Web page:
8. Warning: I don't spend a lot of time watching macro indicators so this a very simple, if not simplistic, take. I expect this to probably end up as the longest expansionary cycle in US history. Cycles tend to run longer after deeper contractions, and you would expect this to be especially the case if growth coming out of that contraction is anemic, as it has been. It will still take a long time to get to a point where the economy has overcapacity and needs to contract. Fed will be accommodative as long as needed, and I expect a boost from fiscal policy in the coming years. Who can seriously say that the American (or European) economy is overheating right now? How can you not be bullish when you see how much under-utilized capacity there is in European economies? A little bit of a slowdown for America should be expected, oil and gas is getting hit, strong dollar is probably hurting exporters...but this is not going to lead to a recession. Participating in the financial markets gets people to think the economy is really a more volatile and unstable system than it actually is. The sign that we should be truly fearful of is excess...and I just don't see it in the developed economies, households have deleveraged dramatically, fiscal policy has been austere across many countries, there's still slack in labor market (even in America when you factor in participation rate), corporations still seem to be very careful in making investments to add capacity, and don't see it in financial markets either after this recent correction, as at such low rates, equities should be trading at a much higher multiple. I'm reminded of what Tepper said a few months ago. He implied that 1) there will be volatility because of a drawdown in reserves, so lot of money will be coming out of the system (from China, oil economies, EMs etc), 2) margins will start to get pressured for many US corporations because of the strong dollar and wage pressures from a tightening labor market, and 3) multiples will need to come down to reflect the slower growth in EMs. I think that is basically what is happening right now. The first point has nothing to do with the real economy, though the resulting volatility in financial markets would end up leading to increased risk aversion (I think we are seeing this). The second point is not so good for corporate profits but good for real economy (the wage pressure part). The third point (slower EM growth) is not ideal, but is not enough of an issue to have a big impact on an economy as big and diverse as America's.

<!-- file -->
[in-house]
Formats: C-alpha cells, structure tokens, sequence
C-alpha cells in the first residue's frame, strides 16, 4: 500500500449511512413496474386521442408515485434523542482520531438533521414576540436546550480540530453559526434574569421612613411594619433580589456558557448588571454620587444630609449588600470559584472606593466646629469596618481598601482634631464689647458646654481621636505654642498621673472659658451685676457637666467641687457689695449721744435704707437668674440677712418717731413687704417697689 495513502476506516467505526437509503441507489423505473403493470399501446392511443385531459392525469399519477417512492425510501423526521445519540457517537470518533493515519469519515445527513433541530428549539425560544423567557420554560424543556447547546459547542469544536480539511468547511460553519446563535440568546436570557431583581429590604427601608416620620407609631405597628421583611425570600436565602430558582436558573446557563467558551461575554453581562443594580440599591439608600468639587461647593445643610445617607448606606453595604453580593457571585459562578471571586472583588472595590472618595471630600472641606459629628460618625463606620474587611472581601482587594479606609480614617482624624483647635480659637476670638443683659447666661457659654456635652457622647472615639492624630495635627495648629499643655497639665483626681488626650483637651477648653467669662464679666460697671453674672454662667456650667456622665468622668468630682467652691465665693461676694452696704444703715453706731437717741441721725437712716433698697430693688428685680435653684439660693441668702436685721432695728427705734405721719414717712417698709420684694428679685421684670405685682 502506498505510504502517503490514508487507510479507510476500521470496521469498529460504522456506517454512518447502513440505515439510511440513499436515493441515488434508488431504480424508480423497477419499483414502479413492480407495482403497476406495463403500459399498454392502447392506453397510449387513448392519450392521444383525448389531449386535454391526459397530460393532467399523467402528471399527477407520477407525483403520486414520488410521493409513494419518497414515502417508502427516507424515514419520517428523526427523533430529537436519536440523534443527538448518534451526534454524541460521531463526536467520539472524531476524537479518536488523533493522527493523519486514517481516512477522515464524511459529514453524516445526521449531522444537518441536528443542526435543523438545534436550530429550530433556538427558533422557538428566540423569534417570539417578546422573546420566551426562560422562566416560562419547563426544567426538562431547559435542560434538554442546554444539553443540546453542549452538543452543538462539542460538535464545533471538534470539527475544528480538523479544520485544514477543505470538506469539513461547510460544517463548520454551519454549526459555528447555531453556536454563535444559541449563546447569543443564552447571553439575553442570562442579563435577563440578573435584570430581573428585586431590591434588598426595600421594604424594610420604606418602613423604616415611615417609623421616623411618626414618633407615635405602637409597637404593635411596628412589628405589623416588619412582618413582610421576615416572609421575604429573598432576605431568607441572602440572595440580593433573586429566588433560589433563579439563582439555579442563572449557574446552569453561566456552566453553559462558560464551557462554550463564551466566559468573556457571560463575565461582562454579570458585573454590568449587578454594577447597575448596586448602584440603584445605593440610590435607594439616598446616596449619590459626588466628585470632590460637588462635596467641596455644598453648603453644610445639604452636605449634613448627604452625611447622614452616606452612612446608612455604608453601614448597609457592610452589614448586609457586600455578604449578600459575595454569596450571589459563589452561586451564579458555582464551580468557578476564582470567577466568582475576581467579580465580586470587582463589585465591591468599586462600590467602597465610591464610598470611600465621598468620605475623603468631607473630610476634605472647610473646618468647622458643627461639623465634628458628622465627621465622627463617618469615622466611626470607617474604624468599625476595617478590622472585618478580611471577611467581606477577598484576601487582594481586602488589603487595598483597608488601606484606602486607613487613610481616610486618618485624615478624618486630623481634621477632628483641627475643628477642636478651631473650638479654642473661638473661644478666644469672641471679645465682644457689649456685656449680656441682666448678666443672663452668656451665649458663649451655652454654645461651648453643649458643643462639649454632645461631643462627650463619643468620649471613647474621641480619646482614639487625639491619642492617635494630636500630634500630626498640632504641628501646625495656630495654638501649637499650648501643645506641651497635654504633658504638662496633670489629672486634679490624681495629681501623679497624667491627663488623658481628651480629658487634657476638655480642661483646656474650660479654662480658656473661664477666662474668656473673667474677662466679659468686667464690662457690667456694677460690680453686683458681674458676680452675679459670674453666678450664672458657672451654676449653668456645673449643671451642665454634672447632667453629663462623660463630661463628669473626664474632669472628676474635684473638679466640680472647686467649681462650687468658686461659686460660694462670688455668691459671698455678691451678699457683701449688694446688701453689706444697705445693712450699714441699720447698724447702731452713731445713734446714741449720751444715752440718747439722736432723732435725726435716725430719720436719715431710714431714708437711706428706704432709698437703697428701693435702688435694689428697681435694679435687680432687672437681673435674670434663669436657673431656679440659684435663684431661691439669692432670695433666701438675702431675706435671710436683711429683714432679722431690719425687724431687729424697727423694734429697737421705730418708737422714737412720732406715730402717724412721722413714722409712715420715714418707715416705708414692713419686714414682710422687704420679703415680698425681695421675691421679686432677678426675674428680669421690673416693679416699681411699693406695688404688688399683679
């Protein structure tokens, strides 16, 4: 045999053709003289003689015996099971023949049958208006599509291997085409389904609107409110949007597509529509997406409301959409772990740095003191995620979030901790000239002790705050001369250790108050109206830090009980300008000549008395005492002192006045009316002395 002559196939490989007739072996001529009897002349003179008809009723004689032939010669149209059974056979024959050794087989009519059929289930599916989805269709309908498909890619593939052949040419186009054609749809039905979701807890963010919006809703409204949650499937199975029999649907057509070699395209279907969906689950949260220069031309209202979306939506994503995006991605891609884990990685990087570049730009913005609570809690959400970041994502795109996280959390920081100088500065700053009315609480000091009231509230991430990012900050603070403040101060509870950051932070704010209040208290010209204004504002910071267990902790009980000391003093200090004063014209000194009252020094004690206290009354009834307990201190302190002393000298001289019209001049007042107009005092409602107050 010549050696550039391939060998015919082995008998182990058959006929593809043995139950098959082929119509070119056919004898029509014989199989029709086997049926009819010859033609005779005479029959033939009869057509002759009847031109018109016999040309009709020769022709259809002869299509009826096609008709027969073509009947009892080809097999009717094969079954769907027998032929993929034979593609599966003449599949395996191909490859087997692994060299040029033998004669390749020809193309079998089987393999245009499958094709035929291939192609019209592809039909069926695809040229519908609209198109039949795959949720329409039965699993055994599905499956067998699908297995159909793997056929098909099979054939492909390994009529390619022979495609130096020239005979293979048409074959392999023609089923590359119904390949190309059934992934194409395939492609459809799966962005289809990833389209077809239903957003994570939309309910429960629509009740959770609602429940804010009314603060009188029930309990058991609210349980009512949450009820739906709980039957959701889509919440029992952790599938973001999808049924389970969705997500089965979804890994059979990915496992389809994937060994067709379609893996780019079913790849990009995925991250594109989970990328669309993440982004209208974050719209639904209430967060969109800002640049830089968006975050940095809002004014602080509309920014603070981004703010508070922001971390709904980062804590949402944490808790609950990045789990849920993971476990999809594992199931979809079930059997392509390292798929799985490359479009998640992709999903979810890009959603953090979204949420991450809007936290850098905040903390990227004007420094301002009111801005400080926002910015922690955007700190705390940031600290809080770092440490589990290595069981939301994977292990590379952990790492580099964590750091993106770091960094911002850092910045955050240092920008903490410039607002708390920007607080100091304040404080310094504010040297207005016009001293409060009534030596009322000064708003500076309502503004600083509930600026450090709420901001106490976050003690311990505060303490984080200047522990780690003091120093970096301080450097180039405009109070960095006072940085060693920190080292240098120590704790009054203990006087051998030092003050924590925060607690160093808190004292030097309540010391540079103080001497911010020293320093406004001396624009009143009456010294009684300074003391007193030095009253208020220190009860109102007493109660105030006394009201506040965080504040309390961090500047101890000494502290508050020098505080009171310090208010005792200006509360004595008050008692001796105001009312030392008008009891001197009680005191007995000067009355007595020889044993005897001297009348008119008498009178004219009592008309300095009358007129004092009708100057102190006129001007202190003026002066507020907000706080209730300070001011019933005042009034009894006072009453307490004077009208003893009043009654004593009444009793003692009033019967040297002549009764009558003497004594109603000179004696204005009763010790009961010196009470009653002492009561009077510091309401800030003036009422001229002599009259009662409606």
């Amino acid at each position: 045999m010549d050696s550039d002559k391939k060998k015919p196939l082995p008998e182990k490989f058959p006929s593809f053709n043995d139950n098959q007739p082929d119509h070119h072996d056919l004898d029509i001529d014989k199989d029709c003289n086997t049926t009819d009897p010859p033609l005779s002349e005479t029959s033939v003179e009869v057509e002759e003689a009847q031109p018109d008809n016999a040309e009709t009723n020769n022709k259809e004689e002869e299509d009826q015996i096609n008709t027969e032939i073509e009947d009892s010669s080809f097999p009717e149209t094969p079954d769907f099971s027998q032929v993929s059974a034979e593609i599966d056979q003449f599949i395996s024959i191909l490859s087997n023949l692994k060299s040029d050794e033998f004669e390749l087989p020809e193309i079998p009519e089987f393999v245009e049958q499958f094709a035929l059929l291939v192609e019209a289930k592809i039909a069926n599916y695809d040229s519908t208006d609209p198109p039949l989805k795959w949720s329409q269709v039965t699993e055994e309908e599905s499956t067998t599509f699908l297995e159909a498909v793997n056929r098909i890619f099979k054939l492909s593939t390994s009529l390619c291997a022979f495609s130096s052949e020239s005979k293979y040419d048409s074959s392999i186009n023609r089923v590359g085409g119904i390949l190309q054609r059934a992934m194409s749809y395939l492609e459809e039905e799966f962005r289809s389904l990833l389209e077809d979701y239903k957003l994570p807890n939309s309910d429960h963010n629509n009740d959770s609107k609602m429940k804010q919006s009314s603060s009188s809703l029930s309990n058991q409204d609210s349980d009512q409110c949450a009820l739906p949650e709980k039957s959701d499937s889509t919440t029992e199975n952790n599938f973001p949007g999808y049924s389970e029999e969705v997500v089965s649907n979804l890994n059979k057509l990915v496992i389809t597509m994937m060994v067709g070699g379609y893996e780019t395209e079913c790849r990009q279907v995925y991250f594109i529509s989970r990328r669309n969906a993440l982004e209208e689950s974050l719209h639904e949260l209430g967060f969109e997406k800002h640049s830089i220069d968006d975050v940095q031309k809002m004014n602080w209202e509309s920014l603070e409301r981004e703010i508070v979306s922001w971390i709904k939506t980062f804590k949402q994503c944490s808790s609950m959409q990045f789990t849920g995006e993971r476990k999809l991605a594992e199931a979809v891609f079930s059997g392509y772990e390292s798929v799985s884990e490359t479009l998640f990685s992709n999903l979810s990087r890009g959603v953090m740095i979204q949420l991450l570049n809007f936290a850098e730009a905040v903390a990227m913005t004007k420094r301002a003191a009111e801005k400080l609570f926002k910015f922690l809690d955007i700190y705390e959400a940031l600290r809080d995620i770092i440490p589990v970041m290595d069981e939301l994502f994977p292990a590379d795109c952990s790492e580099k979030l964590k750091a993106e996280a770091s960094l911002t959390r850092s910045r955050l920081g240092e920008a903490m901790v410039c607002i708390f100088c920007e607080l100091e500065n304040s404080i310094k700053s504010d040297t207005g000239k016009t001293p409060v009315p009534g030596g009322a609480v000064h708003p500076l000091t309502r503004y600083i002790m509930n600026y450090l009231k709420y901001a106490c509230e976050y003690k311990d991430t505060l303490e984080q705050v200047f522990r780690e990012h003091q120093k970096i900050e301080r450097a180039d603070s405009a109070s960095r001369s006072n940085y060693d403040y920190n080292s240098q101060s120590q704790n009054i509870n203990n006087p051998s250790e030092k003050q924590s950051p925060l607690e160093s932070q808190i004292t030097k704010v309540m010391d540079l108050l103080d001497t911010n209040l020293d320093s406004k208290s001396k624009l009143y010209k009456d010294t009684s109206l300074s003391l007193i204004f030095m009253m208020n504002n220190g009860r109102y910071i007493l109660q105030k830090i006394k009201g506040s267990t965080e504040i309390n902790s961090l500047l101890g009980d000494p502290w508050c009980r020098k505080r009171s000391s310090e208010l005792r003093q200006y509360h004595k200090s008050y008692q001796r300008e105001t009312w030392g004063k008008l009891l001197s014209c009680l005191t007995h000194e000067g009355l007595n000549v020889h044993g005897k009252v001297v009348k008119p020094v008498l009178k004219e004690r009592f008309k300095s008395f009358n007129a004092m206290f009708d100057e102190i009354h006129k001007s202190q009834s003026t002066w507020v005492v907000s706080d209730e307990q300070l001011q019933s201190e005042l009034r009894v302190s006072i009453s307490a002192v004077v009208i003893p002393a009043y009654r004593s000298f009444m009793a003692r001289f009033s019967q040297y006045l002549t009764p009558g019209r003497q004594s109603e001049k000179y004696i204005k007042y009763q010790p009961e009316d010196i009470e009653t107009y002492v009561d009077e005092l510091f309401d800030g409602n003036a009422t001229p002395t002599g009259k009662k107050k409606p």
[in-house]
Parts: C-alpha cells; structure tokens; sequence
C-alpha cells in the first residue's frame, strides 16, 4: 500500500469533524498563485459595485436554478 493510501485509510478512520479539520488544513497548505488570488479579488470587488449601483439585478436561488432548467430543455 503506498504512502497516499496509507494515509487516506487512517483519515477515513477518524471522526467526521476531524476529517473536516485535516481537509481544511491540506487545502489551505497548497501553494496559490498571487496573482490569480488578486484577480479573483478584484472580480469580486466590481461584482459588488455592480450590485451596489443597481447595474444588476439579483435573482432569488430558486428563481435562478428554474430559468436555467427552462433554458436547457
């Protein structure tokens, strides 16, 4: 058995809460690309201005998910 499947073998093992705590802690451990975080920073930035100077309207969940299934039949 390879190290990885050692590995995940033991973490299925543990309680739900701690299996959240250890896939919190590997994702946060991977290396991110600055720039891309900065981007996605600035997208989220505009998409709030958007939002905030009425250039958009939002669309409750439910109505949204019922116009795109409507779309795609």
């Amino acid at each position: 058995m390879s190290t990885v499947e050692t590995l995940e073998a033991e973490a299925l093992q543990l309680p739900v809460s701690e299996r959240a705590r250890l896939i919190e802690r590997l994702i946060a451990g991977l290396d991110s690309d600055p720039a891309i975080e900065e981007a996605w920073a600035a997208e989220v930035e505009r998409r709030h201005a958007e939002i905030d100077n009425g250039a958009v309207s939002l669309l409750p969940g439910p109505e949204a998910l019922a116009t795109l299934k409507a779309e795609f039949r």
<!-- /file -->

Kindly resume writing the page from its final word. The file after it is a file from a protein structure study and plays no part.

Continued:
9. Looks like it's finally momentum's turn for a schlonging. About time.
  10. Sounds like a VRX acquisition candidate. Are the earnings melting, is that why the PE is so low? Earnings are growing (there will be solid organic growth). P/E is low because of the high leverage + out of favour sector + trading in lock step with Valeant for nonsensical reasons + lot of uneconomic selling (margin calls + equity raise handing shares to weak hands at a time when sentiment turned sharply). CEO bought a million dollars worth of stock several weeks ago. This would not be an acquisition candidate for VRX, it's pursuing a different strategy/biz model and VRX doesn't have the balance sheet capacity to acquire them. Free from many VRX issues (like price gouging), something the market doesn't seem to understand yet.
  11. Concordia Healthcare is on like ~4-4.5x '16 earnings which is an insane valuation for the quality of cash flows this company can generate. The selling that happened post Amco acquisition was one of the most irrational things I've seen in the marketplace. Maybe you can argue they slightly overpaid for the acquisition but it made a lot of strategic sense. There is leverage but when you study the biz model, it has the exact characteristics of the kind of company you'd look for in an LBO candidate. Think this is a double+ by this time next year.
  12. Remember reading about this in the Economist. Those activities require spending a lot of time indoors --> less natural light --> vision deteriorates. Have to remind myself, especially during winter, to spend time or at the very least look outdoors for the sake of my vision. Here: http://www.economist.com/news/china/21631113-why-so-many-chinese-children-wear-glasses-losing-focus
  13. You can read it online free. Just read the "In today's paper" any articles you're interested in, highlight the name of the article, right click > click the search Google for (the article name) option and then click the link in the Google search page. It unlocks the article. This is how you know you're on a value investing forum.
  14. Fiat Chrysler...this is almost 40% of my portfolio and it's probably the only time I’ve given serious consideration to going all in on a stock, the pitch is that juicy (but decided against it, small possibility of a big recall or something happening to the CEO could maybe mess things up + there are other interesting ideas). I'd be disappointed with only a double in the next year. Big thread on it in investment ideas, so I'm assuming you guys are familiar with the thesis.
  15. David's Tea (DTEA). Built up a ~10% position in it. Think it's a potential triple over 2-3 years. May start a thread on it in investment ideas if people are interested.